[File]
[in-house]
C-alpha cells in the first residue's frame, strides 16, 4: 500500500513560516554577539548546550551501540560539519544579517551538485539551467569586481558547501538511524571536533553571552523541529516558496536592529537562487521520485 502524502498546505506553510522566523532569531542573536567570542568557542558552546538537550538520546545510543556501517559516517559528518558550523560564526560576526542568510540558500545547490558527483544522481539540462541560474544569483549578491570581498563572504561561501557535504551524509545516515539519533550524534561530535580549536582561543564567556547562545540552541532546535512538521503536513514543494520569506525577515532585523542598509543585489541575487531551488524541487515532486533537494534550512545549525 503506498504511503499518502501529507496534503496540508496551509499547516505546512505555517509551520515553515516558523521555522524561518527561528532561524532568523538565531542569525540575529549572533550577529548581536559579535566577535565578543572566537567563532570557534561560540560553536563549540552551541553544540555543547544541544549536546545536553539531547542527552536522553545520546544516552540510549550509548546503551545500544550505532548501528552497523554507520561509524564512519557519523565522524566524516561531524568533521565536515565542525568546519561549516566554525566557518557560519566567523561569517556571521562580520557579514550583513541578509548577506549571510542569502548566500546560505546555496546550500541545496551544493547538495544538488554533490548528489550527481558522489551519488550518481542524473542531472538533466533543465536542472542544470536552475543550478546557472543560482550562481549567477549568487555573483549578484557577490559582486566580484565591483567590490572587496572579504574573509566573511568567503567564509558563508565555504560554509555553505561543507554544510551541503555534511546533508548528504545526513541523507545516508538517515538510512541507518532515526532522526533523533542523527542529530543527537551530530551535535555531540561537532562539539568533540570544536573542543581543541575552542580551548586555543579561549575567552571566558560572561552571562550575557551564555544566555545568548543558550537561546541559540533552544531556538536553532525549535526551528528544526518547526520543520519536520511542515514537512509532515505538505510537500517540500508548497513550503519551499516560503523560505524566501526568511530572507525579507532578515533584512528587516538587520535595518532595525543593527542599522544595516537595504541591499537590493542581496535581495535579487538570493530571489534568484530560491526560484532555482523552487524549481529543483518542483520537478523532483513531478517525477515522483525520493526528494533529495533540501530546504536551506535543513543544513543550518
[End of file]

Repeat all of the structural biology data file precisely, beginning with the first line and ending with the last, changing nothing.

[in-house]
C-alpha cells in the first residue's frame, strides 16, 4: 500500500513560516554577539548546550551501540560539519544579517551538485539551467569586481558547501538511524571536533553571552523541529516558496536592529537562487521520485 502524502498546505506553510522566523532569531542573536567570542568557542558552546538537550538520546545510543556501517559516517559528518558550523560564526560576526542568510540558500545547490558527483544522481539540462541560474544569483549578491570581498563572504561561501557535504551524509545516515539519533550524534561530535580549536582561543564567556547562545540552541532546535512538521503536513514543494520569506525577515532585523542598509543585489541575487531551488524541487515532486533537494534550512545549525 503506498504511503499518502501529507496534503496540508496551509499547516505546512505555517509551520515553515516558523521555522524561518527561528532561524532568523538565531542569525540575529549572533550577529548581536559579535566577535565578543572566537567563532570557534561560540560553536563549540552551541553544540555543547544541544549536546545536553539531547542527552536522553545520546544516552540510549550509548546503551545500544550505532548501528552497523554507520561509524564512519557519523565522524566524516561531524568533521565536515565542525568546519561549516566554525566557518557560519566567523561569517556571521562580520557579514550583513541578509548577506549571510542569502548566500546560505546555496546550500541545496551544493547538495544538488554533490548528489550527481558522489551519488550518481542524473542531472538533466533543465536542472542544470536552475543550478546557472543560482550562481549567477549568487555573483549578484557577490559582486566580484565591483567590490572587496572579504574573509566573511568567503567564509558563508565555504560554509555553505561543507554544510551541503555534511546533508548528504545526513541523507545516508538517515538510512541507518532515526532522526533523533542523527542529530543527537551530530551535535555531540561537532562539539568533540570544536573542543581543541575552542580551548586555543579561549575567552571566558560572561552571562550575557551564555544566555545568548543558550537561546541559540533552544531556538536553532525549535526551528528544526518547526520543520519536520511542515514537512509532515505538505510537500517540500508548497513550503519551499516560503523560505524566501526568511530572507525579507532578515533584512528587516538587520535595518532595525543593527542599522544595516537595504541591499537590493542581496535581495535579487538570493530571489534568484530560491526560484532555482523552487524549481529543483518542483520537478523532483513531478517525477515522483525520493526528494533529495533540501530546504536551506535543513543544513543550518